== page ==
Teatime. Priestman joined the other pilots sitting in the shade of the mess tent. They were drinking tea. No sooner had Priestman sat down than the airman/cook shoved a mug of the hot, sweet stuff into his hand. Priestman smiled up at him, “You are a marvel, Thatcher.”
“Just doing my job, sir.”
“Doing a damned good job, if I may say so, Thatcher.”
“Thank you, sir.” The airman actually looked embarrassed, as if he didn’t know what to do with appreciation – and that made Priestman feel guilty: obviously he and his colleagues were a little too sparing with praise and thanks.
The telephone was ringing in the ops tent. They turned their heads and stared at the tent, waiting.
“Maybe it is just someone ringing up to see how the weather is over here.”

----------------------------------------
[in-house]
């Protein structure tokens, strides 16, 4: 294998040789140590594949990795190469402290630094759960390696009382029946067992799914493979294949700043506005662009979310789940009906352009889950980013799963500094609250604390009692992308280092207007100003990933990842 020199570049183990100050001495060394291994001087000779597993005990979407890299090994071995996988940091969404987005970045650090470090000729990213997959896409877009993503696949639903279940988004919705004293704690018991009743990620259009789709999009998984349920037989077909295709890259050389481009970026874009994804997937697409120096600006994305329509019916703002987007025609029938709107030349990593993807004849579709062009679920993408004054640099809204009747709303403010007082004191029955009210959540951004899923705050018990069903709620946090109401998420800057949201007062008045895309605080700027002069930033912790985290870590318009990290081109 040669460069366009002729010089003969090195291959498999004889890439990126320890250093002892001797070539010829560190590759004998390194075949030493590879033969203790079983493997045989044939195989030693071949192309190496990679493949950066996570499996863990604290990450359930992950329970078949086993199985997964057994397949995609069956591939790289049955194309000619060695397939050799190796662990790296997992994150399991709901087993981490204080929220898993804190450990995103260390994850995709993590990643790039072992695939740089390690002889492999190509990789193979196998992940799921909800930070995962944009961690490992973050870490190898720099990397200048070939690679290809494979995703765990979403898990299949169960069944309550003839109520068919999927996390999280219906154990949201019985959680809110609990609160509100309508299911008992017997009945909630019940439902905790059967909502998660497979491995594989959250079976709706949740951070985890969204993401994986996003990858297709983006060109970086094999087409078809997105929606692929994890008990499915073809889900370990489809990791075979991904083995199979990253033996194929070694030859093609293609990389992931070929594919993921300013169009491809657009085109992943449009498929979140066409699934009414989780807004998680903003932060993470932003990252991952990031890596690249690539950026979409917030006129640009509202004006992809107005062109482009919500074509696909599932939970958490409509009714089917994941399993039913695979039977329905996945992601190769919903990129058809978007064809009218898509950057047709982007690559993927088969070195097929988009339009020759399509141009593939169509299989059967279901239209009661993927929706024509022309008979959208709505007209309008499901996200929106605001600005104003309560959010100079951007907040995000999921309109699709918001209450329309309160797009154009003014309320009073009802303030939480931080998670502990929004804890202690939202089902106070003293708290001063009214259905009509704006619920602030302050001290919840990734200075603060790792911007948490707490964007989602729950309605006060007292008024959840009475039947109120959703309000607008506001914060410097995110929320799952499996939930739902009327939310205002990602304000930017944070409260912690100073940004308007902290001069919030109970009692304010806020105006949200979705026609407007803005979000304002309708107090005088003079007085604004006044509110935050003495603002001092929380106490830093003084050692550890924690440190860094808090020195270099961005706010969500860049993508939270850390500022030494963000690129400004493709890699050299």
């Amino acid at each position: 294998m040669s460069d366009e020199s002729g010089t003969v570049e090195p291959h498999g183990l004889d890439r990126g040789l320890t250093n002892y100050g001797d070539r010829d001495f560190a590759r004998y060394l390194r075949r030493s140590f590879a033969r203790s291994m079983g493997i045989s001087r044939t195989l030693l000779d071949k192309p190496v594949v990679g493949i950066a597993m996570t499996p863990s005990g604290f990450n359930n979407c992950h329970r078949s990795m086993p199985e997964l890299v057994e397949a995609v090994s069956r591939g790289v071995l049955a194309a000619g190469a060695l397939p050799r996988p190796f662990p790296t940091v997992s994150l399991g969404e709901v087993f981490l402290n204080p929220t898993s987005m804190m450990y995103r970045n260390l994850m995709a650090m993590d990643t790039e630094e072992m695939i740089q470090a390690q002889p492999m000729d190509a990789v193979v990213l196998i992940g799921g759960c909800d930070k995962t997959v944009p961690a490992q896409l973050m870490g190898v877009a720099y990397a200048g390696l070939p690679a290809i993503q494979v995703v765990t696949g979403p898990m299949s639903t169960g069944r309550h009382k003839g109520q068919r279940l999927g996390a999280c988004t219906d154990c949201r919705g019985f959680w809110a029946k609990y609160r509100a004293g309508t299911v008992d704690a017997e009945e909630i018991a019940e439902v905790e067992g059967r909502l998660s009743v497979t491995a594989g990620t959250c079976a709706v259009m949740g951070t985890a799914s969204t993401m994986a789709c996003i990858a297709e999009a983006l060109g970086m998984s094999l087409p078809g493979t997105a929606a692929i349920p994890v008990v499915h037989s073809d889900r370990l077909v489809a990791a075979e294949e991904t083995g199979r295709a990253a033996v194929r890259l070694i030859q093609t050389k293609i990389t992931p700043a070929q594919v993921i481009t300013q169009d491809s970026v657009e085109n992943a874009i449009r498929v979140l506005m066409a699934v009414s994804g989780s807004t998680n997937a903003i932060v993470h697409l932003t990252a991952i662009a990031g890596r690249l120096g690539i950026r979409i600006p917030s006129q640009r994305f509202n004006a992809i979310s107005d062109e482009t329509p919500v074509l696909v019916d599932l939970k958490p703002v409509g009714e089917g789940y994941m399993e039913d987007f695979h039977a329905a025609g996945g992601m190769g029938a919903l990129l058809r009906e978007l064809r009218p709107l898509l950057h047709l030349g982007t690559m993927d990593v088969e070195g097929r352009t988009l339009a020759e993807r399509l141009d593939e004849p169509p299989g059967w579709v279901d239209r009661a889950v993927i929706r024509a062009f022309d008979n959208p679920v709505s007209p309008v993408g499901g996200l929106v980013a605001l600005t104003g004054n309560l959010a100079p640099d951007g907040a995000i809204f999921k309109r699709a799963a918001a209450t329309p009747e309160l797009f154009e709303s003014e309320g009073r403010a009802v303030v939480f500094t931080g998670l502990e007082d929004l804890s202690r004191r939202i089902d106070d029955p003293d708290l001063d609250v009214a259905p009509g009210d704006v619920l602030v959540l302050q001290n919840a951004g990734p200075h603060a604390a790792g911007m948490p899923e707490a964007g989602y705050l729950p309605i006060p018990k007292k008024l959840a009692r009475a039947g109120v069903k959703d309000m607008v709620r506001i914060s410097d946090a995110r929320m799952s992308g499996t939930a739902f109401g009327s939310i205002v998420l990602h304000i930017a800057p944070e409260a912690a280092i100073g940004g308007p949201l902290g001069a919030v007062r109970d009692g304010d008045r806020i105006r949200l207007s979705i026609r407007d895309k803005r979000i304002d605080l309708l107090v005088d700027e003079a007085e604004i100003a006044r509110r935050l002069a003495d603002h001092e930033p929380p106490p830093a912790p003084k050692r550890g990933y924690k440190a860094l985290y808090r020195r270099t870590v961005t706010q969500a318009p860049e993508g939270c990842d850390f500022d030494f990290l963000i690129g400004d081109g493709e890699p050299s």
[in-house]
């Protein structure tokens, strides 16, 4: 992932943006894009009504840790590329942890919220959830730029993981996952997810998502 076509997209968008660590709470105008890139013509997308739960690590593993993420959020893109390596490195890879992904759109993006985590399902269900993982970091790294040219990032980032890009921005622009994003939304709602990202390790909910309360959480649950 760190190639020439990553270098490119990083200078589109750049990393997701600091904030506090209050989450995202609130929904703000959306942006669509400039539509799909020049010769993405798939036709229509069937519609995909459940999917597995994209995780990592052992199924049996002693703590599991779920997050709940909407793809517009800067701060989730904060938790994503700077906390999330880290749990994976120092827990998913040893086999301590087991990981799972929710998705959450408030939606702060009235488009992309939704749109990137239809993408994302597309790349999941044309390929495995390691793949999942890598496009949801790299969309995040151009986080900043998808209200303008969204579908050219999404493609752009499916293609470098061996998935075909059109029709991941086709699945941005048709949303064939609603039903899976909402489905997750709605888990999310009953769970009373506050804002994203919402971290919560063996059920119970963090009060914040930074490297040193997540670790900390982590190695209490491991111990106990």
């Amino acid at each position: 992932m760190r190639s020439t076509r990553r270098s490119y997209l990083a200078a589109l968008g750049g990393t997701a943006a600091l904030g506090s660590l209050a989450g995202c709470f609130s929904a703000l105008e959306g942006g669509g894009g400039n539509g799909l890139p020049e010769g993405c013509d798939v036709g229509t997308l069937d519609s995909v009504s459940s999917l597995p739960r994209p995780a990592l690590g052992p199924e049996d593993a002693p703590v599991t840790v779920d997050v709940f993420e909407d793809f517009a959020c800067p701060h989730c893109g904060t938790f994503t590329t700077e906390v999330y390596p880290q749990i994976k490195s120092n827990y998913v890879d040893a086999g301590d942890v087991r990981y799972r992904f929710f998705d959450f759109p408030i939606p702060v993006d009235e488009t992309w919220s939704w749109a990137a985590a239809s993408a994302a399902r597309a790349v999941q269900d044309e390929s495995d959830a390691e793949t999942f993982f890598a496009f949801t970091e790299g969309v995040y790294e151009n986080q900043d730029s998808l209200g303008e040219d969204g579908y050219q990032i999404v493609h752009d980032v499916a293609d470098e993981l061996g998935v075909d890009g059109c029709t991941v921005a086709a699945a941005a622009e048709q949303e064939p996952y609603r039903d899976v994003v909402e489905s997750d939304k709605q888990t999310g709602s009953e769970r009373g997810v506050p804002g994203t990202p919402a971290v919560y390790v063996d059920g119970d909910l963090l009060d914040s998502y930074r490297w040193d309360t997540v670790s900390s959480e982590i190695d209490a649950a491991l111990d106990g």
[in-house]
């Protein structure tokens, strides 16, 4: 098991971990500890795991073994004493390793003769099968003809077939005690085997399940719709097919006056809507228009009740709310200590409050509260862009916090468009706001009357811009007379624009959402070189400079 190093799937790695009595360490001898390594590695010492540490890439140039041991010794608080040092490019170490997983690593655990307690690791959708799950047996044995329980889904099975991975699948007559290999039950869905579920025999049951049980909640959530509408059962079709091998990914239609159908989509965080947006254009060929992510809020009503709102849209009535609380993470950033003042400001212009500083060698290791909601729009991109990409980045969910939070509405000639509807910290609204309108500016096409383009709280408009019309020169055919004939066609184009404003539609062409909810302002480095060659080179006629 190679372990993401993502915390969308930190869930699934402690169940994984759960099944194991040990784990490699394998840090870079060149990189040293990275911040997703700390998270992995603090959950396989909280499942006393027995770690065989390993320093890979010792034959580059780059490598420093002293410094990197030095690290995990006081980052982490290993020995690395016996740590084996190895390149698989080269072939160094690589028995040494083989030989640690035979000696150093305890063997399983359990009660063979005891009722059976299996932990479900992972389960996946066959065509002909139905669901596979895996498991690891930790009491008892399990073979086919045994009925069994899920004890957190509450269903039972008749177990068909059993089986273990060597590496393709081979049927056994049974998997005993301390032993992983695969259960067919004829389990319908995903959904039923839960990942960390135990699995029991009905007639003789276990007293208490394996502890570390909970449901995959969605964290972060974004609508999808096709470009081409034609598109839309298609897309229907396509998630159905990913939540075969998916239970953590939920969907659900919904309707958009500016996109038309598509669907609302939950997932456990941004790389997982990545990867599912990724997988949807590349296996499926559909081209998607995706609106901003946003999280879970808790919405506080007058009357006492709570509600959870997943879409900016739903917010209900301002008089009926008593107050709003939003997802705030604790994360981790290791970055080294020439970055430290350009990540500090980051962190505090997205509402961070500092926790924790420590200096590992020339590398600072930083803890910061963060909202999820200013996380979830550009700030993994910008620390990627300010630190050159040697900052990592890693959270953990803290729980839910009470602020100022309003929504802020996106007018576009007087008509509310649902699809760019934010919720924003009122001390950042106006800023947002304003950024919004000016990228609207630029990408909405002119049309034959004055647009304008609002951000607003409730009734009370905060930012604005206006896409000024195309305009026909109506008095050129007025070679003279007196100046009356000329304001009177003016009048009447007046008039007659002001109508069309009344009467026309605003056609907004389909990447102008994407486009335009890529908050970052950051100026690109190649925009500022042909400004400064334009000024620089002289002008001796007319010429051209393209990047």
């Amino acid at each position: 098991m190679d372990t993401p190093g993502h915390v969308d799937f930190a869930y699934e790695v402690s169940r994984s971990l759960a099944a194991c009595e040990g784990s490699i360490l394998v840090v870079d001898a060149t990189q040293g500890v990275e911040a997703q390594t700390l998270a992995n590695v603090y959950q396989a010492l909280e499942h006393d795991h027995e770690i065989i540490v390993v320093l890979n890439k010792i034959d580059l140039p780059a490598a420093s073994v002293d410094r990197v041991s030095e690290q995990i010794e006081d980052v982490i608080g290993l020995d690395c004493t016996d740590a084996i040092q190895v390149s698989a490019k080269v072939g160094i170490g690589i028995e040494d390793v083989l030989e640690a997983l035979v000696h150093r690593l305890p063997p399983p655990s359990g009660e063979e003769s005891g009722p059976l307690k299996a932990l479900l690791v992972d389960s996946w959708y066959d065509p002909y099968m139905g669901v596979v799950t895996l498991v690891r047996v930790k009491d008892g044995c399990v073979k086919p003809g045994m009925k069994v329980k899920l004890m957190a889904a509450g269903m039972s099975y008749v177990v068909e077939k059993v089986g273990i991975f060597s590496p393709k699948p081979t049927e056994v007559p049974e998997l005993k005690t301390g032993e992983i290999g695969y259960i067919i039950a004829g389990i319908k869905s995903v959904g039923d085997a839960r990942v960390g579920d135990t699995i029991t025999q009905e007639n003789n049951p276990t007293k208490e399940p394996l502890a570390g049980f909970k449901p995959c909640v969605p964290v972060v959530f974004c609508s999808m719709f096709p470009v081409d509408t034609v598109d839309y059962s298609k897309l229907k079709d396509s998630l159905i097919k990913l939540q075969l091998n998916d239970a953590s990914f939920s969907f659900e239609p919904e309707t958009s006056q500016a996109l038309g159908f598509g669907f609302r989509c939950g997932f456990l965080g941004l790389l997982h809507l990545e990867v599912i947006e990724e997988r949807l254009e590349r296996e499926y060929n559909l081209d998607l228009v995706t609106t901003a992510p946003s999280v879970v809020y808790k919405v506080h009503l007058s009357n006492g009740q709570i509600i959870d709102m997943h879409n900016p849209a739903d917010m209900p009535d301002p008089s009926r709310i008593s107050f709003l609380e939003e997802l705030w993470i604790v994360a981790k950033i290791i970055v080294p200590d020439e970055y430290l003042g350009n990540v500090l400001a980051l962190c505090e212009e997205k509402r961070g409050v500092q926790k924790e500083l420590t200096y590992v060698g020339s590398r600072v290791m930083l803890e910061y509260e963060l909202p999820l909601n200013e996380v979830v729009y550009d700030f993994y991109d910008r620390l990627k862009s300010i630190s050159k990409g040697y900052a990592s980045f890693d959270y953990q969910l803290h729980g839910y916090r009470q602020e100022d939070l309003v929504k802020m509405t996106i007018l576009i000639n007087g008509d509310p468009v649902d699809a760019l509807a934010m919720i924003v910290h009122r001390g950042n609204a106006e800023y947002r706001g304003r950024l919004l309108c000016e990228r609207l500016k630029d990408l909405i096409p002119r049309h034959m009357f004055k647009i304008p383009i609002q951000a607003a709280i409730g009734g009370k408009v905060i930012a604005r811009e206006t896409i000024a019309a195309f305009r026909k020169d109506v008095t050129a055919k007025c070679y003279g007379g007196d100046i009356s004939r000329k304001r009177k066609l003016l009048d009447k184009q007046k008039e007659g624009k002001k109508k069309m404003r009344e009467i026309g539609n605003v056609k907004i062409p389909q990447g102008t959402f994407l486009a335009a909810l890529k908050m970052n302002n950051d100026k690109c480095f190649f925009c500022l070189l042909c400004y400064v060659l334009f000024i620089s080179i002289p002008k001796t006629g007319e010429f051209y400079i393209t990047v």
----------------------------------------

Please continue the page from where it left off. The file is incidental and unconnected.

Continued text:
“Or someone calling to ask if there is anything we lack?” “Maybe someone has just signed a surrender.”
No, it didn’t look like that. Yardly was standing in the entry, waving furiously at them.
“Once more unto the breach, dear friends, once more,” Shakespeare intoned as he set his mug aside.
“Shut up!” Roger told him irritably – much too irritably. You could tell his nerves were a bit frayed. He’d had an ugly belly landing the other day and hadn’t been the same since, really.
“What’s the matter?” Driver asked innocently.
Yardly was shouting at them to “get cracking,” but they ignored him. After all, he wasn’t flying, and they didn’t presume it would make much difference to the war if they were a minute or two later. It was all a cock-up, anyway.
“It’s the next line,” Priestman explained to Driver, putting his own mug aside carefully.
“‘Or close the wall up with our English dead.’”
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